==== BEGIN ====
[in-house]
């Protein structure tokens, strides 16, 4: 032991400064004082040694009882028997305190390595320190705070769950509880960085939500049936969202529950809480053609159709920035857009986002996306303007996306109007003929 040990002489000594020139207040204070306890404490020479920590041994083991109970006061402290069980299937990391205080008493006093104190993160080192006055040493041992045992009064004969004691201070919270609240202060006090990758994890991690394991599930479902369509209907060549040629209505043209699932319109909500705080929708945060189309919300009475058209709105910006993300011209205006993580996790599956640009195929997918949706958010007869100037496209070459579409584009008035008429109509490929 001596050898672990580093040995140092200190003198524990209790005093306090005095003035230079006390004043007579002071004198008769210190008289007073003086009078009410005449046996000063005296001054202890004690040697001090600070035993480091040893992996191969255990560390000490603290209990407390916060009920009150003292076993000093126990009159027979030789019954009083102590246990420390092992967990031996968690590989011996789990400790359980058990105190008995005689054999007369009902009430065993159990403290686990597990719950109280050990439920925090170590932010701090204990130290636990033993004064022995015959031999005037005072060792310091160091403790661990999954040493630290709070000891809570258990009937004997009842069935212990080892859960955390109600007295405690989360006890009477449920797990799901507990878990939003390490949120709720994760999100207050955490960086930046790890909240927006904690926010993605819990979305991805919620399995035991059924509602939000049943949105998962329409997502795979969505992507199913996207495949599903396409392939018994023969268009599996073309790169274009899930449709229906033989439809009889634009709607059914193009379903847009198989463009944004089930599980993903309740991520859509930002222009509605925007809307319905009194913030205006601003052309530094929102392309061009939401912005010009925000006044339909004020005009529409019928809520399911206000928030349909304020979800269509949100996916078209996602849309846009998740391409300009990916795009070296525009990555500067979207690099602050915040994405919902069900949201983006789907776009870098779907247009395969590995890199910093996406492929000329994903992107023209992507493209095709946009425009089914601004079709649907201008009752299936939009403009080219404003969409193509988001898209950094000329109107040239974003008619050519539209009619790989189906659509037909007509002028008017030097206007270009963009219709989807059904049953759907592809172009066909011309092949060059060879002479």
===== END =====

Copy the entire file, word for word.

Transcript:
[in-house]
């Protein structure tokens, strides 16, 4: 032991400064004082040694009882028997305190390595320190705070769950509880960085939500049936969202529950809480053609159709920035857009986002996306303007996306109007003929 040990002489000594020139207040204070306890404490020479920590041994083991109970006061402290069980299937990391205080008493006093104190993160080192006055040493041992045992009064004969004691201070919270609240202060006090990758994890991690394991599930479902369509209907060549040629209505043209699932319109909500705080929708945060189309919300009475058209709105910006993300011209205006993580996790599956640009195929997918949706958010007869100037496209070459579409584009008035008429109509490929 001596050898672990580093040995140092200190003198524990209790005093306090005095003035230079006390004043007579002071004198008769210190008289007073003086009078009410005449046996000063005296001054202890004690040697001090600070035993480091040893992996191969255990560390000490603290209990407390916060009920009150003292076993000093126990009159027979030789019954009083102590246990420390092992967990031996968690590989011996789990400790359980058990105190008995005689054999007369009902009430065993159990403290686990597990719950109280050990439920925090170590932010701090204990130290636990033993004064022995015959031999005037005072060792310091160091403790661990999954040493630290709070000891809570258990009937004997009842069935212990080892859960955390109600007295405690989360006890009477449920797990799901507990878990939003390490949120709720994760999100207050955490960086930046790890909240927006904690926010993605819990979305991805919620399995035991059924509602939000049943949105998962329409997502795979969505992507199913996207495949599903396409392939018994023969268009599996073309790169274009899930449709229906033989439809009889634009709607059914193009379903847009198989463009944004089930599980993903309740991520859509930002222009509605925007809307319905009194913030205006601003052309530094929102392309061009939401912005010009925000006044339909004020005009529409019928809520399911206000928030349909304020979800269509949100996916078209996602849309846009998740391409300009990916795009070296525009990555500067979207690099602050915040994405919902069900949201983006789907776009870098779907247009395969590995890199910093996406492929000329994903992107023209992507493209095709946009425009089914601004079709649907201008009752299936939009403009080219404003969409193509988001898209950094000329109107040239974003008619050519539209009619790989189906659509037909007509002028008017030097206007270009963009219709989807059904049953759907592809172009066909011309092949060059060879002479």